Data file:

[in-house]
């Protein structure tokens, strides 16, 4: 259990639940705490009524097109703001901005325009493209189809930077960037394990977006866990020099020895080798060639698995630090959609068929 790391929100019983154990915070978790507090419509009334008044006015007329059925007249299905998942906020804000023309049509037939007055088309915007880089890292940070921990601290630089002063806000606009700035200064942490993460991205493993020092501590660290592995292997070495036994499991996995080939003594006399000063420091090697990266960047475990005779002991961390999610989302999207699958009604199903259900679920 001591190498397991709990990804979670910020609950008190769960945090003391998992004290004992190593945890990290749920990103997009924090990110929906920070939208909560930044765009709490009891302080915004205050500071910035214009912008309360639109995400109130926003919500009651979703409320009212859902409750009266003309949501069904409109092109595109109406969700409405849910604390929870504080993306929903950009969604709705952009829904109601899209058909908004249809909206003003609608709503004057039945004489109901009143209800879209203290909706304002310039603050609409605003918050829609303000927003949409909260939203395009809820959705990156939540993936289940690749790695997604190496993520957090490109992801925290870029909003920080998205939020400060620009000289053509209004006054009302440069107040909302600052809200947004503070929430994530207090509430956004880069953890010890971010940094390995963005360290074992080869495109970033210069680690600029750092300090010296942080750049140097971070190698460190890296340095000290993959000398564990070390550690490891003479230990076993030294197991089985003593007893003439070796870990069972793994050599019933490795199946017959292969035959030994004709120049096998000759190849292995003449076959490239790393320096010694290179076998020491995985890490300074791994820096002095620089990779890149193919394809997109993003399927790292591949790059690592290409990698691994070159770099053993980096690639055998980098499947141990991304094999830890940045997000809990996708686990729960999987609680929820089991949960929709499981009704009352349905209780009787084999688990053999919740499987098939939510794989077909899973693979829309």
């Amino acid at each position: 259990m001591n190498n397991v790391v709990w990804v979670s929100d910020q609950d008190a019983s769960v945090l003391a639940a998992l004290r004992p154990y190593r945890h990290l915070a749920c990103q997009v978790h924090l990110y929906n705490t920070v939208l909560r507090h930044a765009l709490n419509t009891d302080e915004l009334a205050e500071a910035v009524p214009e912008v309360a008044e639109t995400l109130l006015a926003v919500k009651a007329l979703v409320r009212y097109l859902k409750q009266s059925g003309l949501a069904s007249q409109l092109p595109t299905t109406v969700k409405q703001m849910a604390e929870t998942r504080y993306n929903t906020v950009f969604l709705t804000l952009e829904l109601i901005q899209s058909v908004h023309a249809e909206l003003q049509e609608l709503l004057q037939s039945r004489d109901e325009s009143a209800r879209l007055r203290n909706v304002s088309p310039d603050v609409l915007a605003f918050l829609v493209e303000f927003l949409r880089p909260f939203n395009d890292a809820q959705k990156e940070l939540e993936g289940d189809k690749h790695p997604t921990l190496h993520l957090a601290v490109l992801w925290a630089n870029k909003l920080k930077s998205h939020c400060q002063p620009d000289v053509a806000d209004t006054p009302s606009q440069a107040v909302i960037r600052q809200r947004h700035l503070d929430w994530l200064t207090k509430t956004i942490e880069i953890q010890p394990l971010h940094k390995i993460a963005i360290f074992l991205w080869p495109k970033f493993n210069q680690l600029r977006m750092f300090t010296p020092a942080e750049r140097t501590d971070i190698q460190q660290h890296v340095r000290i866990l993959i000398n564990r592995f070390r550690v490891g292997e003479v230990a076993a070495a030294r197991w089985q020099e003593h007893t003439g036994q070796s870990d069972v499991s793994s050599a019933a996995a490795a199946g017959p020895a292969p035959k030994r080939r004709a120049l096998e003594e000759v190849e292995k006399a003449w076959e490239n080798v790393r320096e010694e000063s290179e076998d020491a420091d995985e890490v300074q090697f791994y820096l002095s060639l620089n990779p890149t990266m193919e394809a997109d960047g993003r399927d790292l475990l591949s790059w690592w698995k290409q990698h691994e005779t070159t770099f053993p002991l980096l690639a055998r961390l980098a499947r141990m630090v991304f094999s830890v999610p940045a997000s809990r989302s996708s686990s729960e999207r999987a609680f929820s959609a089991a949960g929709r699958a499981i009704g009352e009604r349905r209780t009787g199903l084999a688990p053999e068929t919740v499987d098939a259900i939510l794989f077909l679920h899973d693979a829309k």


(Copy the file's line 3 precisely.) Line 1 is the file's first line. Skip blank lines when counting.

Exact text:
């Amino acid at each position: 259990m001591n190498n397991v790391v709990w990804v979670s929100d910020q609950d008190a019983s769960v945090l003391a639940a998992l004290r004992p154990y190593r945890h990290l915070a749920c990103q997009v978790h924090l990110y929906n705490t920070v939208l909560r507090h930044a765009l709490n419509t009891d302080e915004l009334a205050e500071a910035v009524p214009e912008v309360a008044e639109t995400l109130l006015a926003v919500k009651a007329l979703v409320r009212y097109l859902k409750q009266s059925g003309l949501a069904s007249q409109l092109p595109t299905t109406v969700k409405q703001m849910a604390e929870t998942r504080y993306n929903t906020v950009f969604l709705t804000l952009e829904l109601i901005q899209s058909v908004h023309a249809e909206l003003q049509e609608l709503l004057q037939s039945r004489d109901e325009s009143a209800r879209l007055r203290n909706v304002s088309p310039d603050v609409l915007a605003f918050l829609v493209e303000f927003l949409r880089p909260f939203n395009d890292a809820q959705k990156e940070l939540e993936g289940d189809k690749h790695p997604t921990l190496h993520l957090a601290v490109l992801w925290a630089n870029k909003l920080k930077s998205h939020c400060q002063p620009d000289v053509a806000d209004t006054p009302s606009q440069a107040v909302i960037r600052q809200r947004h700035l503070d929430w994530l200064t207090k509430t956004i942490e880069i953890q010890p394990l971010h940094k390995i993460a963005i360290f074992l991205w080869p495109k970033f493993n210069q680690l600029r977006m750092f300090t010296p020092a942080e750049r140097t501590d971070i190698q460190q660290h890296v340095r000290i866990l993959i000398n564990r592995f070390r550690v490891g292997e003479v230990a076993a070495a030294r197991w089985q020099e003593h007893t003439g036994q070796s870990d069972v499991s793994s050599a019933a996995a490795a199946g017959p020895a292969p035959k030994r080939r004709a120049l096998e003594e000759v190849e292995k006399a003449w076959e490239n080798v790393r320096e010694e000063s290179e076998d020491a420091d995985e890490v300074q090697f791994y820096l002095s060639l620089n990779p890149t990266m193919e394809a997109d960047g993003r399927d790292l475990l591949s790059w690592w698995k290409q990698h691994e005779t070159t770099f053993p002991l980096l690639a055998r961390l980098a499947r141990m630090v991304f094999s830890v999610p940045a997000s809990r989302s996708s686990s729960e999207r999987a609680f929820s959609a089991a949960g929709r699958a499981i009704g009352e009604r349905r209780t009787g199903l084999a688990p053999e068929t919740v499987d098939a259900i939510l794989f077909l679920h899973d693979a829309k």